Many housing market analyst, some of them from organizations that knowingly lied about the true state of the market are still trying to call a housing bottom and recovery. Maybe its their job to use propaganda and their position of authority to talk up the markets and encourage people to board a sinking ship all because rates are at historic lows. We know the importance of a housing recovery as it is a critical component of an economic recovery. The recovery would signal a lasting economic recovery is taking place.
The truth is that while housing construction and sales may have bottomed after the largest decline in history, it is highly likely that prices will continue to fall especially if interest rates rise in this very weak market. The one overlooked issue is that while it is likely that housing may have found its natural bottom — a bottom and a recovery are not the same.
As stated earlier, there has been a lot of hype from media and market analyst about home sales, both new and existing, starts and permits which all showed some very modest improvement. While its good to hear there is an improvement in the data It’s a way to early to call this a recovery. Yes, mortgage rates are historically low but, employment is weak, and major banks continuing to stall the foreclosure process. In addition, there is a lot of artificial support propping up the market providing the false sense of a bottom. From artificially depressed interest rates, bailouts, write downs, forgiveness, tax credits and incentives the pace of the price decline has slowed.
April’s data, on the surface, appears to support the media’s claim that housing is in a continued recovery process. The issue is on a seasonally adjusted basis warm weather combined with the lowest amount of precipitation in a decade has artificially influenced the adjusted data. While April did show a rebound it came on the heels of two monthly declines and failed to fully recoup the previous losses. The truth is that on a non-seasonally adjusted basis this was one of the weakest April reports in the past decade for existing home sales.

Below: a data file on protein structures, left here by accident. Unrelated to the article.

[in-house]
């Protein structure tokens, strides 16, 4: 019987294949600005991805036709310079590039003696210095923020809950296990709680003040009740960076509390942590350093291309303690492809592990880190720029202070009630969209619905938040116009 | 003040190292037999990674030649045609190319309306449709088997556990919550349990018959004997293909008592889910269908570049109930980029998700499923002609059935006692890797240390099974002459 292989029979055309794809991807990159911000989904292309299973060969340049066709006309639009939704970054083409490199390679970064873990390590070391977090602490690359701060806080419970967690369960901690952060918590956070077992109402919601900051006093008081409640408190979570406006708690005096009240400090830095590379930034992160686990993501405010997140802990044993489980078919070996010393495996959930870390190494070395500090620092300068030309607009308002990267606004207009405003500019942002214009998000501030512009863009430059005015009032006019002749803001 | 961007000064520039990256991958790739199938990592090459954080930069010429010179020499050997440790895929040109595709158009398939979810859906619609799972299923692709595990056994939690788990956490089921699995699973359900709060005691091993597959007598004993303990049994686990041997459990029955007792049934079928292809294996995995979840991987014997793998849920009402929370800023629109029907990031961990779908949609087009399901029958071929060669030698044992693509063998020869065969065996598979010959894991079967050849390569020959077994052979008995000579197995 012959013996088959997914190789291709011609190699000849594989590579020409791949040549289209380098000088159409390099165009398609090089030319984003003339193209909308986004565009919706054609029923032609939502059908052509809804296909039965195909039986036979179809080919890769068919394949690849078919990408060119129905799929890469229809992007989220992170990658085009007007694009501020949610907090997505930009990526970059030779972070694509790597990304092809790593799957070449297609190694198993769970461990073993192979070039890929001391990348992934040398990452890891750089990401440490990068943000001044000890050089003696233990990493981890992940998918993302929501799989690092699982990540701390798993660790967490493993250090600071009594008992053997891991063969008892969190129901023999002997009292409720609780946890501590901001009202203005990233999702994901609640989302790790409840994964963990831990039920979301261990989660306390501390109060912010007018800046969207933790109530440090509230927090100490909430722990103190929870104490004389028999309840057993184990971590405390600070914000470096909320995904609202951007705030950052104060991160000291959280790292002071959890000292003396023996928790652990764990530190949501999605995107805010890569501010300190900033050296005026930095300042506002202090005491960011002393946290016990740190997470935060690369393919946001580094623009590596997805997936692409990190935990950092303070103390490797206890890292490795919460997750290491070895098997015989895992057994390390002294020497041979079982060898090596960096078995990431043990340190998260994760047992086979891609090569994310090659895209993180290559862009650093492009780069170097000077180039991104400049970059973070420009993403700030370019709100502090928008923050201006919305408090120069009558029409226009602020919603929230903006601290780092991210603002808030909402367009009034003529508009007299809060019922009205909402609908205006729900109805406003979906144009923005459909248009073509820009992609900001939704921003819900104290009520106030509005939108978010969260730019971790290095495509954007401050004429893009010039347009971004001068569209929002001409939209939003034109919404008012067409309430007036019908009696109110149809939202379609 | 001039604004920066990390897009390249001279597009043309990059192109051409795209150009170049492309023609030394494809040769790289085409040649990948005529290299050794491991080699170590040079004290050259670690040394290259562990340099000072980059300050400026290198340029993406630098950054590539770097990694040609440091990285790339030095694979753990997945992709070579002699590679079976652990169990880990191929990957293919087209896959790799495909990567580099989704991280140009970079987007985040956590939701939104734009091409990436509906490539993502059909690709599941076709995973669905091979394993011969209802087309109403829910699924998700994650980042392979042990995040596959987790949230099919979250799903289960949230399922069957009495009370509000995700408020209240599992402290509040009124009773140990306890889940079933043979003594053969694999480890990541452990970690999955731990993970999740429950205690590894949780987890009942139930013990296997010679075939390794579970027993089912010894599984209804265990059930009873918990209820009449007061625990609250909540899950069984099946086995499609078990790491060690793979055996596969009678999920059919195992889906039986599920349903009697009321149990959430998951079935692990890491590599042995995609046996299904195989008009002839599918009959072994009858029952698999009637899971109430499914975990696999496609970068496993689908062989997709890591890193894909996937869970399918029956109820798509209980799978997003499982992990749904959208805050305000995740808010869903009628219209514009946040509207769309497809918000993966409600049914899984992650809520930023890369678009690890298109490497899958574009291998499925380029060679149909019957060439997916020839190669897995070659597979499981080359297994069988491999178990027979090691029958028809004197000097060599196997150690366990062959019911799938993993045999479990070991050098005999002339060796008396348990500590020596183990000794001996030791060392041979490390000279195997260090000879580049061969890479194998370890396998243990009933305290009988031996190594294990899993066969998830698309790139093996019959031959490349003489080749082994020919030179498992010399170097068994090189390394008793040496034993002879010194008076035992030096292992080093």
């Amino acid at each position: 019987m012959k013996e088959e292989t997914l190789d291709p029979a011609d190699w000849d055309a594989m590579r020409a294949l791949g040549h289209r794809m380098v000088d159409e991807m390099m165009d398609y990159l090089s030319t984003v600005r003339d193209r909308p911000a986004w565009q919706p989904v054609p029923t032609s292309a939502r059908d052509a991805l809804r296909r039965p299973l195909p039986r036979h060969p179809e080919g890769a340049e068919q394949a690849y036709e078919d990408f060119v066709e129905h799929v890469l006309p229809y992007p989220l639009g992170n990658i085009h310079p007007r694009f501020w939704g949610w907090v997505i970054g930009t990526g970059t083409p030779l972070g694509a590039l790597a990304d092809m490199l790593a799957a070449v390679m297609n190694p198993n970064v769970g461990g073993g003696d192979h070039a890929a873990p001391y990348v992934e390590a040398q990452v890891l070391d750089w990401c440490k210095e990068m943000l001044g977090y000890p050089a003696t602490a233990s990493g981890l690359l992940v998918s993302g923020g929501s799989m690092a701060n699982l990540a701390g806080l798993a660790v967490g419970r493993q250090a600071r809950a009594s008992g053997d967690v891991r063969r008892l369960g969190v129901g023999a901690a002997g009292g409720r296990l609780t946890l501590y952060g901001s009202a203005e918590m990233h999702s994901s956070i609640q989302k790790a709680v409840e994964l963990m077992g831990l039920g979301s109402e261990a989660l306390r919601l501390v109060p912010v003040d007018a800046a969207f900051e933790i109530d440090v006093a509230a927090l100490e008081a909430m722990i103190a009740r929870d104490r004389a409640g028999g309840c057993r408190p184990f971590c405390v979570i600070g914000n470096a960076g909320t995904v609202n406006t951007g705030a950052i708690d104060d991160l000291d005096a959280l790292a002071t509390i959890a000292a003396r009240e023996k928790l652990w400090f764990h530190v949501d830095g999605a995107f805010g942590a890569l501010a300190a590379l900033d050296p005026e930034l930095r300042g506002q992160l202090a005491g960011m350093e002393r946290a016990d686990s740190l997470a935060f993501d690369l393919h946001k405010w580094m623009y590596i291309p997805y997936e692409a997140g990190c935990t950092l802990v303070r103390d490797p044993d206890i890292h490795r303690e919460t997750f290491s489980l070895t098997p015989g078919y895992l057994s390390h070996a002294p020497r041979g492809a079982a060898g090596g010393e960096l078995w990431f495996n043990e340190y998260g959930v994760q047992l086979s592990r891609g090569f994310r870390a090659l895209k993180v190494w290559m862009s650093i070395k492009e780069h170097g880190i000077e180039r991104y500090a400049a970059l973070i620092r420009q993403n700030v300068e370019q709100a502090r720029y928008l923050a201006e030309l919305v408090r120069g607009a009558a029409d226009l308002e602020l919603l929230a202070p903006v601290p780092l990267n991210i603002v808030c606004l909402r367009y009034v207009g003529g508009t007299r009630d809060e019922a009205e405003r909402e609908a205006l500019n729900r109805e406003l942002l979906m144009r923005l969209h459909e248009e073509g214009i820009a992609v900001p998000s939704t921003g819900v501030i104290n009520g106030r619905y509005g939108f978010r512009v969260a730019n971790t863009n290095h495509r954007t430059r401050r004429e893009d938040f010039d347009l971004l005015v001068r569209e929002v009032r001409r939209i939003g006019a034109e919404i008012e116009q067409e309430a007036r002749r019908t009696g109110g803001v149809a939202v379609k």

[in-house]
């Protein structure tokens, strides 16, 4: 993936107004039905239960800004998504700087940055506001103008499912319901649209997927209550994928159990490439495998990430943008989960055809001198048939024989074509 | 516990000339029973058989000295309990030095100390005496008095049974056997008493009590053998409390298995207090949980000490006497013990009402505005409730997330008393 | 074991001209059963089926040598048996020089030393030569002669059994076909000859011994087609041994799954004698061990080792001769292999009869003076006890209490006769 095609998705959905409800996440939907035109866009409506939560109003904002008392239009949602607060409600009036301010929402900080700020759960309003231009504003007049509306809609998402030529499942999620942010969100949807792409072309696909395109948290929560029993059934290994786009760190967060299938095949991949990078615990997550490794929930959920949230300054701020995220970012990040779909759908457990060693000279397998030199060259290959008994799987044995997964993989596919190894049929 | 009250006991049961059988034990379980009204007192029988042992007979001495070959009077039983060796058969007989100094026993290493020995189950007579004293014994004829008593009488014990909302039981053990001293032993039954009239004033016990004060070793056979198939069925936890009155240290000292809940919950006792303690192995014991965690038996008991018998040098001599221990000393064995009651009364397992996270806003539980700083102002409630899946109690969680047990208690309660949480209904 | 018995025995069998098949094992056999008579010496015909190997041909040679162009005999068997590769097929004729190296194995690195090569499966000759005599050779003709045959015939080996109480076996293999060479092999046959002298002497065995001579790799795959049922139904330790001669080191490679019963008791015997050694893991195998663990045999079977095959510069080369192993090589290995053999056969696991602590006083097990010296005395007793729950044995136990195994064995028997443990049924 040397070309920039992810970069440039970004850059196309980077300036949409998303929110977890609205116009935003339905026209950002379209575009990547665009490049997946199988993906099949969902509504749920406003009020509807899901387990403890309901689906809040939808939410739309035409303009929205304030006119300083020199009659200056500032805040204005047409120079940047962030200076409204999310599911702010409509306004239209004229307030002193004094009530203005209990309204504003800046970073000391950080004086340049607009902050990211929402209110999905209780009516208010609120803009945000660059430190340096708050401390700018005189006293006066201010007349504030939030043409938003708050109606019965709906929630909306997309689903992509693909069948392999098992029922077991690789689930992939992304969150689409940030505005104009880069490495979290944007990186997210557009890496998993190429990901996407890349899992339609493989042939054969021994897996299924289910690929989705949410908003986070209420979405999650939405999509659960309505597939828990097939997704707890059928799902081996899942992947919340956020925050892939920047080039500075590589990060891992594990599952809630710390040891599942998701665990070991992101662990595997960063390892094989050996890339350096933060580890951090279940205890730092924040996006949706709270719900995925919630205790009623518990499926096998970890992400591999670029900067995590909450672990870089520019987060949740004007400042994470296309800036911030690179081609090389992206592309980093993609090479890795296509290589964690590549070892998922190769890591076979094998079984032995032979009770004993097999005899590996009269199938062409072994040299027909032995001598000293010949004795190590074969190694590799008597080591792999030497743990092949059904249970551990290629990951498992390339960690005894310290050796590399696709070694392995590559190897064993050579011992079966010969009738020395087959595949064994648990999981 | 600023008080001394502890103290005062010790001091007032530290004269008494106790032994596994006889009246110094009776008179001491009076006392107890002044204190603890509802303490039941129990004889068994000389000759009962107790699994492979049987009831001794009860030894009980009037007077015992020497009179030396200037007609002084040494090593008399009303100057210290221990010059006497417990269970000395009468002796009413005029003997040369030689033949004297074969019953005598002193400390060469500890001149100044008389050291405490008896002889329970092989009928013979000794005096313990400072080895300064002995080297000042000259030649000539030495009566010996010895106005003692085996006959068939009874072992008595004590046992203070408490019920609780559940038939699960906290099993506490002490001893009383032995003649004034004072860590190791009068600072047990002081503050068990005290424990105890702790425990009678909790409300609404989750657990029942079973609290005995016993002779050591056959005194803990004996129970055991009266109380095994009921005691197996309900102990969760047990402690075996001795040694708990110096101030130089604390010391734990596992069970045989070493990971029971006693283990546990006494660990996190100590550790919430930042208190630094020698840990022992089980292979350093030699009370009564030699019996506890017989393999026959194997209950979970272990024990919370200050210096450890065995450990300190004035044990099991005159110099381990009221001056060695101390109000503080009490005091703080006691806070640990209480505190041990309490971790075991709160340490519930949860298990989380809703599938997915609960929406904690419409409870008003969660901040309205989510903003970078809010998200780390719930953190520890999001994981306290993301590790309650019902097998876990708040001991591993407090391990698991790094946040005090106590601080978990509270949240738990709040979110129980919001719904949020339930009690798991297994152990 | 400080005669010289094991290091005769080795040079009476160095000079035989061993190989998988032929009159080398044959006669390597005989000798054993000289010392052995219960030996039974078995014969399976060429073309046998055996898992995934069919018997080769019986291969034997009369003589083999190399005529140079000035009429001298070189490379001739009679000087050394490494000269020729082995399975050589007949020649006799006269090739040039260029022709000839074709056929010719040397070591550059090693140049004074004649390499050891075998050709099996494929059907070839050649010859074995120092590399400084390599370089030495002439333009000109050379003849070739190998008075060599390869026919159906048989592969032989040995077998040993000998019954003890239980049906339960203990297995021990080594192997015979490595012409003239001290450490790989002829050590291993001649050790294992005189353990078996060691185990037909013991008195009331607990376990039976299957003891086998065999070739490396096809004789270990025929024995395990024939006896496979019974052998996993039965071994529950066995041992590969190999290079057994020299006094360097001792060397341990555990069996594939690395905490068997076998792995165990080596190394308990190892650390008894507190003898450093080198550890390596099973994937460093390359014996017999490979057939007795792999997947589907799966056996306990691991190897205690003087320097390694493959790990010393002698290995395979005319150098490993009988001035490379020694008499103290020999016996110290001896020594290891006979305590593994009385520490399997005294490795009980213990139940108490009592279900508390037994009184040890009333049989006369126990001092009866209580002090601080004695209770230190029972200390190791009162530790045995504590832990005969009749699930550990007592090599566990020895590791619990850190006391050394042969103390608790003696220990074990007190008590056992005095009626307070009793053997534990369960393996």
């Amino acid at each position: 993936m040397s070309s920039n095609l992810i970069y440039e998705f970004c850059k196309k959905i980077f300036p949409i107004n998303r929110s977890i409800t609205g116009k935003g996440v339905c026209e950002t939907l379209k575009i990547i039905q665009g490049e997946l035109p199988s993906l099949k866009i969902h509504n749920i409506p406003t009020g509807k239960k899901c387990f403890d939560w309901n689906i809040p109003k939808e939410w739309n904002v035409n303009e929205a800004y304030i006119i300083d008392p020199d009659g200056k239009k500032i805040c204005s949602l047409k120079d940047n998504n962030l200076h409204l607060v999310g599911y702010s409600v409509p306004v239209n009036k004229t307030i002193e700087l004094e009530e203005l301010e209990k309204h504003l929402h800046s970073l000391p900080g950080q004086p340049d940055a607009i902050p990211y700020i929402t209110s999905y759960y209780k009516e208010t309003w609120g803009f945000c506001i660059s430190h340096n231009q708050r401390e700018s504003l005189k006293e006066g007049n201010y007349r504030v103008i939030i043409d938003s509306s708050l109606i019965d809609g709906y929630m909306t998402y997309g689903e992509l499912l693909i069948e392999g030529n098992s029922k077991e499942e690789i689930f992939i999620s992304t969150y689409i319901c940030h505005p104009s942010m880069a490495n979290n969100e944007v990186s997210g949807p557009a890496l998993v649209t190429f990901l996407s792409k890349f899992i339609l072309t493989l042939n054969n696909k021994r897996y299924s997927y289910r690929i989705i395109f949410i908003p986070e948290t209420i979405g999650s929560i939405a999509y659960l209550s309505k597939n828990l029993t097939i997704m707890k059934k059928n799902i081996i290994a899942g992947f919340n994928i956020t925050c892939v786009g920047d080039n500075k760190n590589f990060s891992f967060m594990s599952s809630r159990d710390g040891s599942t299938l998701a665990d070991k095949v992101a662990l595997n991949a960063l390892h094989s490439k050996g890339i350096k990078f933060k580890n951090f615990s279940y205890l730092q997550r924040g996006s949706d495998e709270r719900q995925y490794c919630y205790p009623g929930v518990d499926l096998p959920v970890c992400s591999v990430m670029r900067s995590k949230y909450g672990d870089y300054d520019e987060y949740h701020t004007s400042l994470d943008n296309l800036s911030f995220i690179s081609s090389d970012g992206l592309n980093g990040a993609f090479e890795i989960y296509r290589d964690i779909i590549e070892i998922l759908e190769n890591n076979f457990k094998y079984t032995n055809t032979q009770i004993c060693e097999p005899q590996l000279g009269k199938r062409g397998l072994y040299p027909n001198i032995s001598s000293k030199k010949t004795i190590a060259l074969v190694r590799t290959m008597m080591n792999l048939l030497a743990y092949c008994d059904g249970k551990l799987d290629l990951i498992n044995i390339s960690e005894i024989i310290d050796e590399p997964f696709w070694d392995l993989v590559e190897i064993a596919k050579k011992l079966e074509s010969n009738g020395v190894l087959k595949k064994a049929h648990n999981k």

There is very little evidence that a recovery is officially underway. While the data can be manipulated to argue the case for a housing bottom. You have to remember that a bottom and a recovery are two completely different things. Home building companies themselves continue to cut their inventory. This is a strategic move that has resulted in a decline in inventory to a 5.1 month supply. Even with lower inventory levels it is still taking nearly 8 months to complete a sale. The truth is that demand for homes remains extremely constrained and if the economy slows down (and signs are showing that it is) the recent improvements in the market will vanish.
Many housing units have been converted into rental properties in recent months as excess homes are sitting vacant. The job market is weak wages are being suppressed and debtors have little access to credit. Theses conditions make renting the preferred choice. Then there is the volume of inventory being held off market for various reasons and this does not include the shadow inventory held by banks that is quickly approaching 10 million.
Today, roughly 1/3 of all homeowners are under water on their mortgages. At some point these “vacant” houses, shadow inventory, and trapped homeowners will hit the market. This excess supply will continue to pressure home prices further exacerbating the problem for those already upside down in their home. Home ownership rate in this country has declined back to levels last seen in 1980 before the Savings & Loan crisis.
The real truth is that a “real recovery” may be a very long time away. The economy weak, excessive debt is suppressing growth, unemployment is still high, wages are flat, credit is tight, and trapped borrowers are big head winds for the housing market.
Here is a look at the data so you can decide for yourself if there is fact a true market recovery.